Here’s what you need to know about the state of the fight for a fair workweek in 2017, and what it could mean for you down the road.
1. A good job means more than just good pay.
Fair pay isn’t the only issue labor laws are meant to address. Other matters affect workers just as much, like working conditions, for example. But, there is another aspect of working life that has a big impact on hourly workers – scheduling. For many employees, irregular hours cause complications and challenges that higher minimum wage laws just don’t address.
“It really wreaks havoc on people’s non-work lives,” Susan Lambert who is a professor at the University of Chicago who’s studied part-time work told The Nation. “It’s been wonderful to see increases in the minimum wage, but that’s only one side. Scheduling legislation goes hand-in-hand with the minimum wage.”
2. The fight for a fair workweek isn’t new.
Fights over scheduling go way back to the 1800s. During the earlier part of the century, workers fought hard for a 10-hour workday, but by the later part of the century they’d begun to push for eight. The struggle for the eight-hour day wasn’t easy, but in the end the legislation that resulted from the movement changed workers’ lives forever.
The same can be said for other work norms we tend to take for granted, such as the five-day workweek. Thanks to the labor movement, things have changed considerably. In the later part of the 19th century, manufacturing workers averaged about 100 hours of work a week. If they didn’t wish to work that much, workers’ only option was to find another job.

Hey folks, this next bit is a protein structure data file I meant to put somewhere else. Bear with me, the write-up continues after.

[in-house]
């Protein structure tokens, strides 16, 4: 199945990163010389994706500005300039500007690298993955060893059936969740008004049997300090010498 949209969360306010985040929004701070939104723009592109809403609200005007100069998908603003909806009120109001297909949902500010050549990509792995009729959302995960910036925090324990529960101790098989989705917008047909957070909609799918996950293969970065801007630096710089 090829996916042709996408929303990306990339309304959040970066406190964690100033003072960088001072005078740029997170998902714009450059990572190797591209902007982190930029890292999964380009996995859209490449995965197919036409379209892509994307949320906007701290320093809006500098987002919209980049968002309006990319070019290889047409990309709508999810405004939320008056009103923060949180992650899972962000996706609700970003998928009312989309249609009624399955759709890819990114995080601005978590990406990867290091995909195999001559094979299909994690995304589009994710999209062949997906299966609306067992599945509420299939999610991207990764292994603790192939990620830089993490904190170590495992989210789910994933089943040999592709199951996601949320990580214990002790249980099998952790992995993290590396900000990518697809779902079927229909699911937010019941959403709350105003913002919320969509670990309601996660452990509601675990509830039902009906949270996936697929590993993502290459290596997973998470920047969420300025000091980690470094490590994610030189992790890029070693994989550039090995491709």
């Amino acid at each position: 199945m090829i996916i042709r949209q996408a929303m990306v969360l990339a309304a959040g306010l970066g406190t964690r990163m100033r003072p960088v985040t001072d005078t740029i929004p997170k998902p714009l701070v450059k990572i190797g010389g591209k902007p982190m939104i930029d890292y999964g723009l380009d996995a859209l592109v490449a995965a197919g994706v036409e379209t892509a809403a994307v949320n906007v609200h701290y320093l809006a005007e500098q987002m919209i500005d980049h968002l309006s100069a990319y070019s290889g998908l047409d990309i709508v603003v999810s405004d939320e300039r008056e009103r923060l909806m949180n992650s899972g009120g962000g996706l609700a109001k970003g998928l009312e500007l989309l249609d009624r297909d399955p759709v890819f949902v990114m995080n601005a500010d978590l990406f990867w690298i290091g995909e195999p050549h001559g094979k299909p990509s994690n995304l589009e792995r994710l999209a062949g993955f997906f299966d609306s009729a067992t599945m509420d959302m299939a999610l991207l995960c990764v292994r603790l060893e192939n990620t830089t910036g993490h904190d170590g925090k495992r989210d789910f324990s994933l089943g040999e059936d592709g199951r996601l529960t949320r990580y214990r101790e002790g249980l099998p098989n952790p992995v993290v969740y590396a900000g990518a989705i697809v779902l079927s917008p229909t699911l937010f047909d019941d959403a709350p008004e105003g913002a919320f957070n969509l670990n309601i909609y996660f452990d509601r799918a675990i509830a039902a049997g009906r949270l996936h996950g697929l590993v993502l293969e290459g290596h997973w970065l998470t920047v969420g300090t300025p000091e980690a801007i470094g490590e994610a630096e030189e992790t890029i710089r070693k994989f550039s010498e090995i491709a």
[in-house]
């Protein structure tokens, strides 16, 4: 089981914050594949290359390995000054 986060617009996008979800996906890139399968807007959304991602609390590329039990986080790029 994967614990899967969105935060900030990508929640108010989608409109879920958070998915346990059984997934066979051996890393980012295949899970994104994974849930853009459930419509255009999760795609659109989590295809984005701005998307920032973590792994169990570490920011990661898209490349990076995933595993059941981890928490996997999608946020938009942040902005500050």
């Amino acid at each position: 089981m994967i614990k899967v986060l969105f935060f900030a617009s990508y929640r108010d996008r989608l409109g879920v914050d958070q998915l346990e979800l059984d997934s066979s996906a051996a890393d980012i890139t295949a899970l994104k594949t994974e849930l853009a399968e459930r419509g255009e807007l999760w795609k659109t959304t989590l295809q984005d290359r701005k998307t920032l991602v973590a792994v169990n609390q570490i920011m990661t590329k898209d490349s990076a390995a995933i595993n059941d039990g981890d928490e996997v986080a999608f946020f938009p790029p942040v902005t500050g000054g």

3. Fair-scheduling legislation gained ground in 2016.
Although these kinds of initiatives have been around for some time, fair-scheduling legislation made progress last year. San Francisco has had fair-workweek legislation on the books since 2014. New York’s Mayor Bill de Blasio announced he’d support fair-scheduling legislation for fast-food workers in September. A week later, Seattle passed “secure scheduling” laws which, among other things mandates workers be notified of their schedules at least 14 days in advance. In San Jose, California voters approved legislation that mandates employers to offer more hours to part-time staff before hiring additional workers.
4. The fight will continue.
No matter what happens on the federal level, the recent rise of demonstrations and political activism suggests that labor struggles like the Fight for 15 and the Fair Workweek Initiative will continue in the months and years to come.
“If we saw anything in this last election, it’s that cities and states are the bright spots now,” Jennifer Lin, deputy director of EBASE told The Nation. “The national level was pretty devastating for low-wage workers in general this year. But at the local level we’re doubling down.”
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